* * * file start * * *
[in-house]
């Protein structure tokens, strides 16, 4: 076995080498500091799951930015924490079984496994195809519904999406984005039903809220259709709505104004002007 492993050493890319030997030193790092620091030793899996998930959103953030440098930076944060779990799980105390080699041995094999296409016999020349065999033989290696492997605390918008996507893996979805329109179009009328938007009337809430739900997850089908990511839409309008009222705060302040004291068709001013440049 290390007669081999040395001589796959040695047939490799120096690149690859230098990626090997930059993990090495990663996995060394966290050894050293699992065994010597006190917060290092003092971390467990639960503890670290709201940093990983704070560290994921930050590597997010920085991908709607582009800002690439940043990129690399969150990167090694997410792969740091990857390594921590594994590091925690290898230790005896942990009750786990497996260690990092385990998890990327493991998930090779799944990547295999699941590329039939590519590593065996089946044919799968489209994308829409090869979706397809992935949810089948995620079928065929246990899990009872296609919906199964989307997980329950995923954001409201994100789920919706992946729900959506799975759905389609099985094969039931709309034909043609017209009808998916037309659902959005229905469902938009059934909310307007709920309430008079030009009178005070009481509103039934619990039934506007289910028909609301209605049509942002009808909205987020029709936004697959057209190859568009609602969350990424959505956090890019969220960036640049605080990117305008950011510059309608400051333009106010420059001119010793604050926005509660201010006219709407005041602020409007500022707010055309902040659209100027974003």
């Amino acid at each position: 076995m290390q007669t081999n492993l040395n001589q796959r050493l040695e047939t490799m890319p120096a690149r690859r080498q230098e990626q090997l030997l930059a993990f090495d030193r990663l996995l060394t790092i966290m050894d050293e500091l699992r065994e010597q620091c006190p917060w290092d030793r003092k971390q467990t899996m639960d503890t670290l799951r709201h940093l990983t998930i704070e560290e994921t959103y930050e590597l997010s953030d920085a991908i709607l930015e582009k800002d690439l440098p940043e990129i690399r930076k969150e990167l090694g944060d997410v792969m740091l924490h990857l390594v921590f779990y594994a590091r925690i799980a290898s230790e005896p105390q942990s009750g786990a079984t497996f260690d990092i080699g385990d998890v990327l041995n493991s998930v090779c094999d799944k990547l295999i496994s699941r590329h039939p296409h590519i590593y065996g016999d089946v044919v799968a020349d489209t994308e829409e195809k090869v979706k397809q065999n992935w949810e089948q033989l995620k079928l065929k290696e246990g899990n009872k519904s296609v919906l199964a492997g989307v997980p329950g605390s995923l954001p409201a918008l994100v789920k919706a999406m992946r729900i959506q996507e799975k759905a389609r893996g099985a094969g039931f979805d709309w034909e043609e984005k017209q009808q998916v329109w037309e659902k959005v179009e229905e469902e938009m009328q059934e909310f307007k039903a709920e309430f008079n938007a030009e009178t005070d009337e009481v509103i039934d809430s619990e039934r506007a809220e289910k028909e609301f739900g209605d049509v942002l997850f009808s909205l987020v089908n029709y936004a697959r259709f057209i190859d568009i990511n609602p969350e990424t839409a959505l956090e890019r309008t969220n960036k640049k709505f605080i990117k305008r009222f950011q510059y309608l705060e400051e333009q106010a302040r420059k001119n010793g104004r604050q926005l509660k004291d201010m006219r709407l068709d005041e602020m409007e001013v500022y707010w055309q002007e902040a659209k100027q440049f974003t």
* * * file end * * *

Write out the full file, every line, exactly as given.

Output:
[in-house]
């Protein structure tokens, strides 16, 4: 076995080498500091799951930015924490079984496994195809519904999406984005039903809220259709709505104004002007 492993050493890319030997030193790092620091030793899996998930959103953030440098930076944060779990799980105390080699041995094999296409016999020349065999033989290696492997605390918008996507893996979805329109179009009328938007009337809430739900997850089908990511839409309008009222705060302040004291068709001013440049 290390007669081999040395001589796959040695047939490799120096690149690859230098990626090997930059993990090495990663996995060394966290050894050293699992065994010597006190917060290092003092971390467990639960503890670290709201940093990983704070560290994921930050590597997010920085991908709607582009800002690439940043990129690399969150990167090694997410792969740091990857390594921590594994590091925690290898230790005896942990009750786990497996260690990092385990998890990327493991998930090779799944990547295999699941590329039939590519590593065996089946044919799968489209994308829409090869979706397809992935949810089948995620079928065929246990899990009872296609919906199964989307997980329950995923954001409201994100789920919706992946729900959506799975759905389609099985094969039931709309034909043609017209009808998916037309659902959005229905469902938009059934909310307007709920309430008079030009009178005070009481509103039934619990039934506007289910028909609301209605049509942002009808909205987020029709936004697959057209190859568009609602969350990424959505956090890019969220960036640049605080990117305008950011510059309608400051333009106010420059001119010793604050926005509660201010006219709407005041602020409007500022707010055309902040659209100027974003």
């Amino acid at each position: 076995m290390q007669t081999n492993l040395n001589q796959r050493l040695e047939t490799m890319p120096a690149r690859r080498q230098e990626q090997l030997l930059a993990f090495d030193r990663l996995l060394t790092i966290m050894d050293e500091l699992r065994e010597q620091c006190p917060w290092d030793r003092k971390q467990t899996m639960d503890t670290l799951r709201h940093l990983t998930i704070e560290e994921t959103y930050e590597l997010s953030d920085a991908i709607l930015e582009k800002d690439l440098p940043e990129i690399r930076k969150e990167l090694g944060d997410v792969m740091l924490h990857l390594v921590f779990y594994a590091r925690i799980a290898s230790e005896p105390q942990s009750g786990a079984t497996f260690d990092i080699g385990d998890v990327l041995n493991s998930v090779c094999d799944k990547l295999i496994s699941r590329h039939p296409h590519i590593y065996g016999d089946v044919v799968a020349d489209t994308e829409e195809k090869v979706k397809q065999n992935w949810e089948q033989l995620k079928l065929k290696e246990g899990n009872k519904s296609v919906l199964a492997g989307v997980p329950g605390s995923l954001p409201a918008l994100v789920k919706a999406m992946r729900i959506q996507e799975k759905a389609r893996g099985a094969g039931f979805d709309w034909e043609e984005k017209q009808q998916v329109w037309e659902k959005v179009e229905e469902e938009m009328q059934e909310f307007k039903a709920e309430f008079n938007a030009e009178t005070d009337e009481v509103i039934d809430s619990e039934r506007a809220e289910k028909e609301f739900g209605d049509v942002l997850f009808s909205l987020v089908n029709y936004a697959r259709f057209i190859d568009i990511n609602p969350e990424t839409a959505l956090e890019r309008t969220n960036k640049k709505f605080i990117k305008r009222f950011q510059y309608l705060e400051e333009q106010a302040r420059k001119n010793g104004r604050q926005l509660k004291d201010m006219r709407l068709d005041e602020m409007e001013v500022y707010w055309q002007e902040a659209k100027q440049f974003t």